Beyond the facts of AIG con artistry, let me emphasize the broad fact that the finance “industry” from its inception has sought to exist outside the law. Its entire lobbying agenda has been to empower it above the law, beyond regulation. They have in fact wanted to be outlaws, and succeeded in becoming so.
Of course, as always with feudalists, they only wanted the upside profit from this, and wanted only the people to bear the risks, the costs, the losses, the pain.
And now through flunkies like this they dare to cite the “sanctity of contracts” and accuse anyone who is skeptical of wanting to “break a bond”?
What contracts? AIG wrote all these contracts they could never pay off. Right there they have forfeited forever any right to have any contract which would benefit them, like these loot-seeking “bonus” contracts, honored. They no longer exist in the world of contracts.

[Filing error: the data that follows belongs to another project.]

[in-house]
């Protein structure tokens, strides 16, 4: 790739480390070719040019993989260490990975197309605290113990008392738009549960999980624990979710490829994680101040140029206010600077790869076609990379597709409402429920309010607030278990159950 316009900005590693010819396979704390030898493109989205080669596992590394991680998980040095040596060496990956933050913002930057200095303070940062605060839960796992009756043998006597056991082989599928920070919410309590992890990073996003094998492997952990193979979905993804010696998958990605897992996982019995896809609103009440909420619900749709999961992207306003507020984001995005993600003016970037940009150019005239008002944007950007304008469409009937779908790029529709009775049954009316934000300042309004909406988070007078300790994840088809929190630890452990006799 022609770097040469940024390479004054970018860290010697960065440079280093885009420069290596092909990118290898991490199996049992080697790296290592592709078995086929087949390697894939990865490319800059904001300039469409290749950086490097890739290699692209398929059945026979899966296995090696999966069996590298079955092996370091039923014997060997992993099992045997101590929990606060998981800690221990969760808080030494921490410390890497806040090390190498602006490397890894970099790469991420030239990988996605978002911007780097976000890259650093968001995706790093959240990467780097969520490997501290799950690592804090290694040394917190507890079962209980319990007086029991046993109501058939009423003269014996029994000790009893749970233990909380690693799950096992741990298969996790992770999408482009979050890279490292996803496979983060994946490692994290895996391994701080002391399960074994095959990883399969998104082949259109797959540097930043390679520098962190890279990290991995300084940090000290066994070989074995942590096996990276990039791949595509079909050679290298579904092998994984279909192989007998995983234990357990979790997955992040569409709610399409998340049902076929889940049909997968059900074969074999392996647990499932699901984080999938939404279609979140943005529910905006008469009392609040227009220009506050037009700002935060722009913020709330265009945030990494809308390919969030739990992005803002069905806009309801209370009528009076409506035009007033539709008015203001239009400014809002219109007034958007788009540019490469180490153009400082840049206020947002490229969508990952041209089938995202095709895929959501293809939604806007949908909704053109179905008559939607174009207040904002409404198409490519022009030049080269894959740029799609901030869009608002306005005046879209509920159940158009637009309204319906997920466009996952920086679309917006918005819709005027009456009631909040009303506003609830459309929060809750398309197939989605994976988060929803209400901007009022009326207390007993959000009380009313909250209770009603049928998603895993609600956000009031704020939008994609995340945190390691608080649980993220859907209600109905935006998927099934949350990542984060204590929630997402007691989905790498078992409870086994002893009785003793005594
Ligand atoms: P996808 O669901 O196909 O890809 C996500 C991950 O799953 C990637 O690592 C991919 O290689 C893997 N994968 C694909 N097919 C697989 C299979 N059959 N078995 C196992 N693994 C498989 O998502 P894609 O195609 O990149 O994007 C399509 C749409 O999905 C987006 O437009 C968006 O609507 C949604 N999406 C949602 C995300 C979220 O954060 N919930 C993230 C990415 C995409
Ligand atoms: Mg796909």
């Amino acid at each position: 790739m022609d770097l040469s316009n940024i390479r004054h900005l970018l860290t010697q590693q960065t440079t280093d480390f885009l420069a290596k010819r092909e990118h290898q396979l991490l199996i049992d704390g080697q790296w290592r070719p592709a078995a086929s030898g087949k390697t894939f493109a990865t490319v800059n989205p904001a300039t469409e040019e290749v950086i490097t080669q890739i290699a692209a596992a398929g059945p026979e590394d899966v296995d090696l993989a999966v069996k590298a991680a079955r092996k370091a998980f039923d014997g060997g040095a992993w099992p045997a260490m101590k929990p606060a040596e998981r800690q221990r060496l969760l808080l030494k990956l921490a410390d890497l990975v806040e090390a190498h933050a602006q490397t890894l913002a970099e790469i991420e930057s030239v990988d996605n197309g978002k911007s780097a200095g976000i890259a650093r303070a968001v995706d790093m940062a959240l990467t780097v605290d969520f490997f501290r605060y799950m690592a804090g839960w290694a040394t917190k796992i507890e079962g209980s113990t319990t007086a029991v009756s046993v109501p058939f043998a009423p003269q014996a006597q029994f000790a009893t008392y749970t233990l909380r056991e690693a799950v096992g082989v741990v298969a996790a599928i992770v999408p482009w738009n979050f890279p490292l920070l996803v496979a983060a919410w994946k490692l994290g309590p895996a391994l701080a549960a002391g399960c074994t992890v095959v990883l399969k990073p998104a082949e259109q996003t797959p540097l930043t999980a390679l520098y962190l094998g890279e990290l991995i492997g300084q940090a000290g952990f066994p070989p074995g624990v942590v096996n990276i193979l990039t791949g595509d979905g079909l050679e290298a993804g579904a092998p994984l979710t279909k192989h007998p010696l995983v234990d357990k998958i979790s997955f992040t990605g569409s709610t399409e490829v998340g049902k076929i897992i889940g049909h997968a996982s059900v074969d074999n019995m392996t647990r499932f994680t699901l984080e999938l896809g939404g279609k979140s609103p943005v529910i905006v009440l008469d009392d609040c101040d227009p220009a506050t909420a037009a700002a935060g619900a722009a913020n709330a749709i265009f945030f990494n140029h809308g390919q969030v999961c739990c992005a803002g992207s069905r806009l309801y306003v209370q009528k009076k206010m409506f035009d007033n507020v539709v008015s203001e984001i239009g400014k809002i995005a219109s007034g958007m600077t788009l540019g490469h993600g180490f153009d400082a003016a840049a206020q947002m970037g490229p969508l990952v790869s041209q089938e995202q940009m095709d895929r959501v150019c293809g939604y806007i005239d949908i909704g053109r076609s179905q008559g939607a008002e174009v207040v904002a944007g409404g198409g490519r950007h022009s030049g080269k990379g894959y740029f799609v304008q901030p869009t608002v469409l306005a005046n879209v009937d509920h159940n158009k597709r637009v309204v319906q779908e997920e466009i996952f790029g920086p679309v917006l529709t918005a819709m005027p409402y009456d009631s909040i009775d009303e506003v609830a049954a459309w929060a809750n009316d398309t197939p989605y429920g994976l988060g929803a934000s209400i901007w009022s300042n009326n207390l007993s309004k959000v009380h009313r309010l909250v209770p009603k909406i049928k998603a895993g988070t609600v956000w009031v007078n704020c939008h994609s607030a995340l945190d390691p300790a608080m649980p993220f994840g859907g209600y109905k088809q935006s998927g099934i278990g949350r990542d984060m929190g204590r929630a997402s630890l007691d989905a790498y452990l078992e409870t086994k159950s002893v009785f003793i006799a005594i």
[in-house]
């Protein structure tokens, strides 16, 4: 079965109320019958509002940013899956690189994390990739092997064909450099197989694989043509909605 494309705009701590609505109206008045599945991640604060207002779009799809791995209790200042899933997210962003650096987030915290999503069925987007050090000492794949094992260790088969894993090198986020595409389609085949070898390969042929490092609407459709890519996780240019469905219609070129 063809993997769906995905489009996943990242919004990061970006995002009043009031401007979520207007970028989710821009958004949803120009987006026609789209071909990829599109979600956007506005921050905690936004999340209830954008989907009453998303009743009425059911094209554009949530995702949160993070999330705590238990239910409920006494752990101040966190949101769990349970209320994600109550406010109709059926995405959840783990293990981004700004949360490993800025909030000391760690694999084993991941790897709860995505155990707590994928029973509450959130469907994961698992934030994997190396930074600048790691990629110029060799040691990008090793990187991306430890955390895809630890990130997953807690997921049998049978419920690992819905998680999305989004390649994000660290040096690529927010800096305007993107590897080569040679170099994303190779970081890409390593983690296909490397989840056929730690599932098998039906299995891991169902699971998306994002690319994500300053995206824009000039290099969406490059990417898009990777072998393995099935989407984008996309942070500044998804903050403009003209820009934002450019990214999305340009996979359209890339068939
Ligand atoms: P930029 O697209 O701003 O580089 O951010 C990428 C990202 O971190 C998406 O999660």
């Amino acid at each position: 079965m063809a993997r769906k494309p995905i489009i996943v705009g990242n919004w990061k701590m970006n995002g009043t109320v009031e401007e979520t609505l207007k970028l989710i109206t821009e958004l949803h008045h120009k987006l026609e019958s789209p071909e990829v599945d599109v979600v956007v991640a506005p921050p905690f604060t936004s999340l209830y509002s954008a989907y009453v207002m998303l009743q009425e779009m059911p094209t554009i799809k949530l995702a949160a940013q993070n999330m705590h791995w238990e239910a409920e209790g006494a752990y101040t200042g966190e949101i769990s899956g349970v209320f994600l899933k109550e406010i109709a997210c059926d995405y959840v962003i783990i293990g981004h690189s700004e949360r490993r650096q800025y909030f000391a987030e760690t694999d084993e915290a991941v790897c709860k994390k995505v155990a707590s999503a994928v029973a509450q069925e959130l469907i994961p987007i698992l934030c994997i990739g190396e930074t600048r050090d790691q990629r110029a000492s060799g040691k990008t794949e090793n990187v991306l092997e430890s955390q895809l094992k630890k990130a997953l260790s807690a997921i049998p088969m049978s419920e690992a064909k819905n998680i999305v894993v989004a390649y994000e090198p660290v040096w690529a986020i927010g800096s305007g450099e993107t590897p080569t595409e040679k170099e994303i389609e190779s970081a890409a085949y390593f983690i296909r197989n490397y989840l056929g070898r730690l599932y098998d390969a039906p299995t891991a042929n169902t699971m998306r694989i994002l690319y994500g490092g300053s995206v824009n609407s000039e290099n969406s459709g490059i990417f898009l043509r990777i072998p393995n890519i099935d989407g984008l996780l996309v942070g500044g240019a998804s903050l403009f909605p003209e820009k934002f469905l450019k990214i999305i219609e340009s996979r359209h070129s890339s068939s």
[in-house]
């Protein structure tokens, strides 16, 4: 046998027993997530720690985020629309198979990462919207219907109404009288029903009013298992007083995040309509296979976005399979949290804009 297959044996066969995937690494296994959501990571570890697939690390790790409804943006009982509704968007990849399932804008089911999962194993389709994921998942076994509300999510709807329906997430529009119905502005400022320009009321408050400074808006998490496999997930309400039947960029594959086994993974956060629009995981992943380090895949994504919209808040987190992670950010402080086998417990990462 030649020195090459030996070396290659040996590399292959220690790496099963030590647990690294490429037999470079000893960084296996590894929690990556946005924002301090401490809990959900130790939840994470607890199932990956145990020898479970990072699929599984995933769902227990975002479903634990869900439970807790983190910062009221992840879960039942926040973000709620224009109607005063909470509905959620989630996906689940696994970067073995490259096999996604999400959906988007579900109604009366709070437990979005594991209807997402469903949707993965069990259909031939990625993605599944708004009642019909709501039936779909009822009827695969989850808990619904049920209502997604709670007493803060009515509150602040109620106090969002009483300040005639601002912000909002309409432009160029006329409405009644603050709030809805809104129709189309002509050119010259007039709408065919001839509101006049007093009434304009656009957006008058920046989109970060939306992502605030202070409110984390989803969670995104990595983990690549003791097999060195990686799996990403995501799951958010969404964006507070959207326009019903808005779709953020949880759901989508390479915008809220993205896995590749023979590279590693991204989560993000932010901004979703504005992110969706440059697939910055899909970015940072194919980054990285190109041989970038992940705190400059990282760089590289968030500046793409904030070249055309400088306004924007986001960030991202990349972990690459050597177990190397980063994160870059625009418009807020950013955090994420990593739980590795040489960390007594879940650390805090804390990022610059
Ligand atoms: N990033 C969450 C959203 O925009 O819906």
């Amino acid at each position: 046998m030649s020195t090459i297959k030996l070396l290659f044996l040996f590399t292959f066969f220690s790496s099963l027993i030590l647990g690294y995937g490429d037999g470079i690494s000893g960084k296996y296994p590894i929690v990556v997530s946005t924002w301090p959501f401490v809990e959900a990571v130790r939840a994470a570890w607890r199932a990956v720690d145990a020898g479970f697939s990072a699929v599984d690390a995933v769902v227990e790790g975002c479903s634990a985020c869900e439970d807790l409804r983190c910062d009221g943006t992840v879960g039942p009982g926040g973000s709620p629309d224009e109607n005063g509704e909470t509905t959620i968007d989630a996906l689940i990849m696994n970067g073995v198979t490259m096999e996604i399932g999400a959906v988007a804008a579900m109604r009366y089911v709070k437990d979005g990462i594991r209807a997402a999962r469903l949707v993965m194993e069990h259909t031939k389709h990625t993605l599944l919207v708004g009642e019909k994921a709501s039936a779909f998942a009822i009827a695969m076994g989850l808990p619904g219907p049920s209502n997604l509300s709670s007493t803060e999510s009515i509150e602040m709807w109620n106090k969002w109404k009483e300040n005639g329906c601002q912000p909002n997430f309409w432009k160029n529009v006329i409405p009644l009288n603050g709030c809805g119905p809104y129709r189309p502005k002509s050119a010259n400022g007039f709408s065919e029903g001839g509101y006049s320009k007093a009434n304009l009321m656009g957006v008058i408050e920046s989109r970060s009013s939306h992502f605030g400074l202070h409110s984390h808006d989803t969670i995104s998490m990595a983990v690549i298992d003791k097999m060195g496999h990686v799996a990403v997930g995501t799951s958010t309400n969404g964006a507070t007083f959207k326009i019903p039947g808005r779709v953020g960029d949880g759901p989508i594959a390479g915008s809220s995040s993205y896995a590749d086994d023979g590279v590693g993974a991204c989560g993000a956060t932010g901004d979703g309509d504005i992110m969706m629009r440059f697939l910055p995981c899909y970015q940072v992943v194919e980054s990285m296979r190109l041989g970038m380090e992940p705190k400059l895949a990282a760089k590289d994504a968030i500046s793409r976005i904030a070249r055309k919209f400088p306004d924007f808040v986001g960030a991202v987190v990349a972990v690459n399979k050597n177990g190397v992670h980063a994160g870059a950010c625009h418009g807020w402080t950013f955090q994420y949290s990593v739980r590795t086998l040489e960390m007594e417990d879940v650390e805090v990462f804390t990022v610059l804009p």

What bond? AIG and its confederates long ago renounced any “bond” they could possibly have had with anyone, with any society. For all intents and purposes, they renounced any American or even human citizenship when they embarked upon their monumental con job and looting expedition, when they sought the eradication of all regulation, all social restraint, all rule of law, except where such things could be twisted to their benefit. They are anti-social to the level of a capital crime. They no longer exist in the world of bonds.
So I would happily deal with them as the outlaws they always wanted to be.
And now for the terrorist threat:
A.I.G. employees concocted complex derivatives that then wormed their way through the global financial system. If they leave – the buzz on Wall Street is that some have, and more are ready to – they might simply turn around and trade against A.I.G.’s book. Why not? They know how bad it is. They built it.